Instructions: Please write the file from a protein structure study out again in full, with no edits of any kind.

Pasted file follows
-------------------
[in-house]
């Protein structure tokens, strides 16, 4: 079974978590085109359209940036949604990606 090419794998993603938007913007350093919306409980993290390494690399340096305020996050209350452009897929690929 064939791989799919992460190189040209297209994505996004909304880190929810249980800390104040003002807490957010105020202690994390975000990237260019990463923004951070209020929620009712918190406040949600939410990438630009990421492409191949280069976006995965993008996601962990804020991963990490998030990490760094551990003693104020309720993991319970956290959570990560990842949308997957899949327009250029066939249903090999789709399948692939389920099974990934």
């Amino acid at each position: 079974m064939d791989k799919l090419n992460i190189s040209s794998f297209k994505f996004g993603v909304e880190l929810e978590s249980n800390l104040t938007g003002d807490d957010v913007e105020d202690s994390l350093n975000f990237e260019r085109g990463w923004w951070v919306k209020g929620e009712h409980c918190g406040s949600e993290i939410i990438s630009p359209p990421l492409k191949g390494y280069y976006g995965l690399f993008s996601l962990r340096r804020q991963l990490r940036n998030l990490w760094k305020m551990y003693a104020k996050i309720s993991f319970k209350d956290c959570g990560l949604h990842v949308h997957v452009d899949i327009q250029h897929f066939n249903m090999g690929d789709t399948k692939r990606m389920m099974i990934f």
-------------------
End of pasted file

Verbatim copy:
[in-house]
């Protein structure tokens, strides 16, 4: 079974978590085109359209940036949604990606 090419794998993603938007913007350093919306409980993290390494690399340096305020996050209350452009897929690929 064939791989799919992460190189040209297209994505996004909304880190929810249980800390104040003002807490957010105020202690994390975000990237260019990463923004951070209020929620009712918190406040949600939410990438630009990421492409191949280069976006995965993008996601962990804020991963990490998030990490760094551990003693104020309720993991319970956290959570990560990842949308997957899949327009250029066939249903090999789709399948692939389920099974990934």
């Amino acid at each position: 079974m064939d791989k799919l090419n992460i190189s040209s794998f297209k994505f996004g993603v909304e880190l929810e978590s249980n800390l104040t938007g003002d807490d957010v913007e105020d202690s994390l350093n975000f990237e260019r085109g990463w923004w951070v919306k209020g929620e009712h409980c918190g406040s949600e993290i939410i990438s630009p359209p990421l492409k191949g390494y280069y976006g995965l690399f993008s996601l962990r340096r804020q991963l990490r940036n998030l990490w760094k305020m551990y003693a104020k996050i309720s993991f319970k209350d956290c959570g990560l949604h990842v949308h997957v452009d899949i327009q250029h897929f066939n249903m090999g690929d789709t399948k692939r990606m389920m099974i990934f």